- The company has also acquired high-quality businesses such as Bill Forge, a manufacturer of high-precision automotive components. These acquisitions have helped Mahindra CIE to gain new customers and products. With consistently strong cash flows, its Net Debt / EBITDA has declined from over 2x to below 1x despite the acquisitions.
- The company’s return on net assets has increased to 12% from 4% in 2014. The management and its parent’s target is to improve this to 20% in the coming years.
During our call with Ander Alvarez recently, we found him to be more confident about the company’s prospects than he has ever been in the past. Mahindra CIE is now running its Indian factories at full capacity and expanding most of its businesses, backed by customer orders (as demand revives) and market share gains. Despite inflation in raw material costs, the management expects to continue improving its profitability as it cut costs aggressively over the last year. In this context, its valuation of 13x forward price-to-earnings (P/E) appears compelling to us. Its parent, CIE Automotive, seems to agree, having increased its stake in the company by almost 5% during the past year through market purchases. Its turnaround has taken longer than we expected due to the challenges faced by the industry. But the company has grown stronger over this period, while its competitive environment has weakened. We believe it is now poised to reap the benefits of its transformation over the medium term.
The FSSA Indian Subcontinent strategy rose in August. The key contributors to performance were Godrej Consumer Products, HDFC Bank and ICICI Bank. Each of these is among the top five holdings of the strategy.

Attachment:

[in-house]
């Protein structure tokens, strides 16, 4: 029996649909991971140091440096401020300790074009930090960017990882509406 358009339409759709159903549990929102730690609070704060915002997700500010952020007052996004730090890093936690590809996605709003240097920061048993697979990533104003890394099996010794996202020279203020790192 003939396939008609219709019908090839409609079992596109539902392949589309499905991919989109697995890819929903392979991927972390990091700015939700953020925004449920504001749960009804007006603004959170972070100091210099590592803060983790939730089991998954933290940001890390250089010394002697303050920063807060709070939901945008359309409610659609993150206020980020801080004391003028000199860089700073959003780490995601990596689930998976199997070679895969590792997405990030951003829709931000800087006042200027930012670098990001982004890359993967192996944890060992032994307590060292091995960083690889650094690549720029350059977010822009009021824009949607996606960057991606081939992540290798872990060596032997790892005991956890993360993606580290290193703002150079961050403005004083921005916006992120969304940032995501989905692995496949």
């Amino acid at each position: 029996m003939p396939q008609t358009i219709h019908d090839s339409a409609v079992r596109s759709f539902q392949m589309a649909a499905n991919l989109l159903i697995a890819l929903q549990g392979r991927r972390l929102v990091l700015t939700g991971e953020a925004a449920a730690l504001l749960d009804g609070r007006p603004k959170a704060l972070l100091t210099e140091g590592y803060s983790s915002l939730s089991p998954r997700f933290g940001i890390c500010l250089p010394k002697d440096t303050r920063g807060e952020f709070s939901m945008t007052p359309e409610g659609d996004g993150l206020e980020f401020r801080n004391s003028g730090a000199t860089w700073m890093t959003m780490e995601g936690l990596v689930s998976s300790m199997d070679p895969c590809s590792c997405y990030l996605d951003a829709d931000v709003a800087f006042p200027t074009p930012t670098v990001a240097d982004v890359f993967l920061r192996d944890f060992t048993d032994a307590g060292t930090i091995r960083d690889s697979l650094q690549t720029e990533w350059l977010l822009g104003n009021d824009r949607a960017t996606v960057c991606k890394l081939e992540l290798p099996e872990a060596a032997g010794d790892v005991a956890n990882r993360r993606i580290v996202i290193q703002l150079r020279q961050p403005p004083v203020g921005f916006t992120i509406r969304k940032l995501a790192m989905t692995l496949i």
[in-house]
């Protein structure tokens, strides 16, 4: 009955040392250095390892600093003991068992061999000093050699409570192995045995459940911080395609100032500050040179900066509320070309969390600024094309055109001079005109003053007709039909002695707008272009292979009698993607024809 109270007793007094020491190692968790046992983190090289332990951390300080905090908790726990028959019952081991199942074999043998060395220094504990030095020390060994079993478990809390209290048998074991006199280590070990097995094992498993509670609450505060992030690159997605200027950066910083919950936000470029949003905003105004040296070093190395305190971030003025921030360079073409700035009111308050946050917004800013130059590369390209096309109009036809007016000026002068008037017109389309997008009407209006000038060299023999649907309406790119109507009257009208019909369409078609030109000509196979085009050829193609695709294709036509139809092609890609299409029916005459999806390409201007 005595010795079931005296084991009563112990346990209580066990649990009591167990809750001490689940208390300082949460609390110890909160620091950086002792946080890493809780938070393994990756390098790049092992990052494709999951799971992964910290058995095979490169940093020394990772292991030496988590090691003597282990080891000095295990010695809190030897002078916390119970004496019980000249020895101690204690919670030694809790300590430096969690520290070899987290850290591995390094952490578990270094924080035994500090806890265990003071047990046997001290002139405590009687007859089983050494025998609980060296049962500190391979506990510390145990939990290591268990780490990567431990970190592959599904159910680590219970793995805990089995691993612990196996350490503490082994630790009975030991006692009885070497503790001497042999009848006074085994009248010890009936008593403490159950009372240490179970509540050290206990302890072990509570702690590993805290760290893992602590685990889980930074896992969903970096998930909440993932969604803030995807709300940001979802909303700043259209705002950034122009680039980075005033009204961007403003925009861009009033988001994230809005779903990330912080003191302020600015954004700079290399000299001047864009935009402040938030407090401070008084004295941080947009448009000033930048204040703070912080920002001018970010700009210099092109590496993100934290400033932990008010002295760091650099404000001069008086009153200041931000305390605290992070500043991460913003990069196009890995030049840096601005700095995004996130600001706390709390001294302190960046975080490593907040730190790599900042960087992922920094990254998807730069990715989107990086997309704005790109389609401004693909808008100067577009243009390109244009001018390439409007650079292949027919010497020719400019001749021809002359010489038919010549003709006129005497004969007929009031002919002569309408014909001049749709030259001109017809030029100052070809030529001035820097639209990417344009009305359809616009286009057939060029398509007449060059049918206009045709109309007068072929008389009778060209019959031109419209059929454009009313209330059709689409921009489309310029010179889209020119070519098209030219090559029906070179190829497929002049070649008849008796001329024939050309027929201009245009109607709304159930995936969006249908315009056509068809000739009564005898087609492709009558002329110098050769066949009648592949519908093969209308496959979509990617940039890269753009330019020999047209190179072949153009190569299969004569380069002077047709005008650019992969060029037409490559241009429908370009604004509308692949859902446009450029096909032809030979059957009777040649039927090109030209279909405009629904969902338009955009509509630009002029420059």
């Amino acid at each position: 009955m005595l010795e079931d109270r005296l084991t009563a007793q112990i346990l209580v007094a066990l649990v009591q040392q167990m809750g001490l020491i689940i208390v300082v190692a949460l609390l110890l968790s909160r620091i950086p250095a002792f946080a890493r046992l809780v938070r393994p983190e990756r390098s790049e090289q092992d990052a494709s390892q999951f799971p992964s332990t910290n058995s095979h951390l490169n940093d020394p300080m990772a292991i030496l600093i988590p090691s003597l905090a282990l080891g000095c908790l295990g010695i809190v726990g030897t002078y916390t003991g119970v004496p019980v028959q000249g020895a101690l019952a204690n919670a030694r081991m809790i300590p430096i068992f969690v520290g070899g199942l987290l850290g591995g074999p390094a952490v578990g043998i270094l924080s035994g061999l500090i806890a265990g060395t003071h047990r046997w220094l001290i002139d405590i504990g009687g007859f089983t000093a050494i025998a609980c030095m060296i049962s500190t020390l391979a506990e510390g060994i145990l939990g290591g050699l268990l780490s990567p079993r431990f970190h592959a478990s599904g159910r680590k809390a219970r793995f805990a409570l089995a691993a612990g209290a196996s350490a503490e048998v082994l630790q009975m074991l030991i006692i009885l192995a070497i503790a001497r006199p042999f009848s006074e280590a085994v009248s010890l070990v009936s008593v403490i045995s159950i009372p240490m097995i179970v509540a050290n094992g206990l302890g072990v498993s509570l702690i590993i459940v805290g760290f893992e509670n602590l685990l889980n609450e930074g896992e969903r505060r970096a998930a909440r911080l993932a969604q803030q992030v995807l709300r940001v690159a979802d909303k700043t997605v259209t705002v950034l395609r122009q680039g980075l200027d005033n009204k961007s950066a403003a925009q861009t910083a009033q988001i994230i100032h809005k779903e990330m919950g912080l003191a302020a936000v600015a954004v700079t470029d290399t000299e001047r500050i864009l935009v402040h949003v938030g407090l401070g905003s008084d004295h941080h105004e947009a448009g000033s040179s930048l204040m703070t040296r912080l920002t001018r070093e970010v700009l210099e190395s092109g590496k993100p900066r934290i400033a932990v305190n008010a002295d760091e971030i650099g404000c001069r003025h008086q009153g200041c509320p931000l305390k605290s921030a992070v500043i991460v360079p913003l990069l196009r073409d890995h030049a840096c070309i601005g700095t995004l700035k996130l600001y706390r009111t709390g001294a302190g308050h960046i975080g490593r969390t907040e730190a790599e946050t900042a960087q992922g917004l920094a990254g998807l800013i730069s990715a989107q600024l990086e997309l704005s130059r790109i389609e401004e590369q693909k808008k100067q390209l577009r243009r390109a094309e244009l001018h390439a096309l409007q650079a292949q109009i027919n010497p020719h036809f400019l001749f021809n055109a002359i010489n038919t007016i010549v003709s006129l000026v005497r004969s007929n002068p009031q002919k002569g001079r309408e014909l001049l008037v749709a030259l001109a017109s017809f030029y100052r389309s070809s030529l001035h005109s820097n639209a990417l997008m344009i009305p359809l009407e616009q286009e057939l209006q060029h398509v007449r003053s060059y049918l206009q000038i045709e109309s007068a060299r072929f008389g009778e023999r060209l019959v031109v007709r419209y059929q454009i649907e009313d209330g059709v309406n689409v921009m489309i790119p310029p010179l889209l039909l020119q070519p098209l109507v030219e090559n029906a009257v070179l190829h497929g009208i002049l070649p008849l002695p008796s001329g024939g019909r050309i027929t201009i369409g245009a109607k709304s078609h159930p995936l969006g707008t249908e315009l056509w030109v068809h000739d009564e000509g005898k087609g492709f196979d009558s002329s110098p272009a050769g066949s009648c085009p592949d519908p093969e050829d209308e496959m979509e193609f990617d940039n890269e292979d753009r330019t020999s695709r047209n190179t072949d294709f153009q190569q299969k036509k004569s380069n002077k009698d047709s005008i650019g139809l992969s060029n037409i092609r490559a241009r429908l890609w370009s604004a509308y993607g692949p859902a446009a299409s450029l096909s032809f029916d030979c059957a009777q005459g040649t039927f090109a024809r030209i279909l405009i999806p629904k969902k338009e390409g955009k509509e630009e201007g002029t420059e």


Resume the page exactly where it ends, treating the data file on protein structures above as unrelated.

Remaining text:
Godrej Consumer Products Limited rose after it reported growth of 24% in revenue and 38% in recurring profit in Q1 of FY 2022 compared to the same period last year. Its business in Africa which has struggled in recent periods is witnessing a substantial improvement in growth and profitability.
HDFC Bank benefited from the regulator’s decision which allowed the lender to issue new credit cards. The regulator had previously directed the bank to stop issuing new credit cards after outages on its internet banking platform. The company’s management has been investing aggressively to strengthen its technology infrastructure. This regulatory approval should improve the bank’s growth prospects.
ICICI Bank rose after it reported strong quarterly results, with loan growth of 17% and lower provision costs which led to net profit growth of 78% in Q1 of FY 2022 compared to the same period last year.
The key detractors were Mahindra CIE Automotive, Blue Star Limited and Bosch Limited.
Mahindra CIE Automotive and Bosch Limited declined due to expectations of weaker growth following a shortage in the supply of semiconductors affecting production of major automotive OEMs.
Blue Star declined after it reported lower revenue and profit compared to the previous quarter due to the movement restrictions. The company has gained market share and raised prices across its product portfolio. Its growth and profitability should improve in the coming periods.
*Company data retrieved from company annual reports or other such investor reports. Financial metrics and valuations are from FactSet and Bloomberg. As at 31 August 2021 or otherwise noted.
1 Source: Society of Indian Automobile Manufacturers (SIAM)
2 Earnings before interest, taxation, depreciation and amortisation